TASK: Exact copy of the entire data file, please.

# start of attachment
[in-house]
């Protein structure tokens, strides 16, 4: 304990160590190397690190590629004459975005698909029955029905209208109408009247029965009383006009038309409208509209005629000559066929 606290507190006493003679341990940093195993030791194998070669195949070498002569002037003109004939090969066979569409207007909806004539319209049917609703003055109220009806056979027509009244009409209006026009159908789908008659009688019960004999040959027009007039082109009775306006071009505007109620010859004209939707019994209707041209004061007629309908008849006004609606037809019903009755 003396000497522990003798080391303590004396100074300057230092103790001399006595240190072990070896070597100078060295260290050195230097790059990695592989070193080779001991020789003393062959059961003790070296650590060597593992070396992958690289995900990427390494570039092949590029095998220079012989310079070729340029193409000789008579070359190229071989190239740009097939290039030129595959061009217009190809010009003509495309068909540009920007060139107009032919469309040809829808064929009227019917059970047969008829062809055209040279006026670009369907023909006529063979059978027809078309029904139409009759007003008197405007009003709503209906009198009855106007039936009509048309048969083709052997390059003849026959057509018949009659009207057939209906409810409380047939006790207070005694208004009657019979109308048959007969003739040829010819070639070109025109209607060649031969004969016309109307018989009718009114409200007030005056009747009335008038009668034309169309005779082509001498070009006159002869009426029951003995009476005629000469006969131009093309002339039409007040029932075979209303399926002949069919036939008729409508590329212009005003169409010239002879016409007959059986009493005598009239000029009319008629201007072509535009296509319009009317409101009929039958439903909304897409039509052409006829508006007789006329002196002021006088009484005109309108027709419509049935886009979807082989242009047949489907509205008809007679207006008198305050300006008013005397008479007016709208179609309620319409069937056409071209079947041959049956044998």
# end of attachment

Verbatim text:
[in-house]
């Protein structure tokens, strides 16, 4: 304990160590190397690190590629004459975005698909029955029905209208109408009247029965009383006009038309409208509209005629000559066929 606290507190006493003679341990940093195993030791194998070669195949070498002569002037003109004939090969066979569409207007909806004539319209049917609703003055109220009806056979027509009244009409209006026009159908789908008659009688019960004999040959027009007039082109009775306006071009505007109620010859004209939707019994209707041209004061007629309908008849006004609606037809019903009755 003396000497522990003798080391303590004396100074300057230092103790001399006595240190072990070896070597100078060295260290050195230097790059990695592989070193080779001991020789003393062959059961003790070296650590060597593992070396992958690289995900990427390494570039092949590029095998220079012989310079070729340029193409000789008579070359190229071989190239740009097939290039030129595959061009217009190809010009003509495309068909540009920007060139107009032919469309040809829808064929009227019917059970047969008829062809055209040279006026670009369907023909006529063979059978027809078309029904139409009759007003008197405007009003709503209906009198009855106007039936009509048309048969083709052997390059003849026959057509018949009659009207057939209906409810409380047939006790207070005694208004009657019979109308048959007969003739040829010819070639070109025109209607060649031969004969016309109307018989009718009114409200007030005056009747009335008038009668034309169309005779082509001498070009006159002869009426029951003995009476005629000469006969131009093309002339039409007040029932075979209303399926002949069919036939008729409508590329212009005003169409010239002879016409007959059986009493005598009239000029009319008629201007072509535009296509319009009317409101009929039958439903909304897409039509052409006829508006007789006329002196002021006088009484005109309108027709419509049935886009979807082989242009047949489907509205008809007679207006008198305050300006008013005397008479007016709208179609309620319409069937056409071209079947041959049956044998």